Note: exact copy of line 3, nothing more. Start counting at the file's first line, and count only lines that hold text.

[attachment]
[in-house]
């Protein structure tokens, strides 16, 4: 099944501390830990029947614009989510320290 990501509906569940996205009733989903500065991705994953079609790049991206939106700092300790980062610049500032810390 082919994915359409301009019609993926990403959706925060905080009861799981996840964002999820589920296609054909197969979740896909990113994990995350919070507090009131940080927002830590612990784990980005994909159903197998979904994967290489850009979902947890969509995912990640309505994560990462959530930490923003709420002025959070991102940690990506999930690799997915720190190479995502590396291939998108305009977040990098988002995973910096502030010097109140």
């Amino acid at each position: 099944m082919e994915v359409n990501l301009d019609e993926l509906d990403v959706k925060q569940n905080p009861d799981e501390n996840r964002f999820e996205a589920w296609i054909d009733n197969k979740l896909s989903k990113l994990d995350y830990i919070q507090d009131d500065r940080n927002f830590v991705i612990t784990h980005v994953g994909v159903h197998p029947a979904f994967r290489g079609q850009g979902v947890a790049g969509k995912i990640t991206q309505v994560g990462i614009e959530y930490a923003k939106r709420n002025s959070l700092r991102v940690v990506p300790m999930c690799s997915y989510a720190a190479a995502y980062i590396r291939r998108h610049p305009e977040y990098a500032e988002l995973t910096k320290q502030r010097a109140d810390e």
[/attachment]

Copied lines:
């Amino acid at each position: 099944m082919e994915v359409n990501l301009d019609e993926l509906d990403v959706k925060q569940n905080p009861d799981e501390n996840r964002f999820e996205a589920w296609i054909d009733n197969k979740l896909s989903k990113l994990d995350y830990i919070q507090d009131d500065r940080n927002f830590v991705i612990t784990h980005v994953g994909v159903h197998p029947a979904f994967r290489g079609q850009g979902v947890a790049g969509k995912i990640t991206q309505v994560g990462i614009e959530y930490a923003k939106r709420n002025s959070l700092r991102v940690v990506p300790m999930c690799s997915y989510a720190a190479a995502y980062i590396r291939r998108h610049p305009e977040y990098a500032e988002l995973t910096k320290q502030r010097a109140d810390e």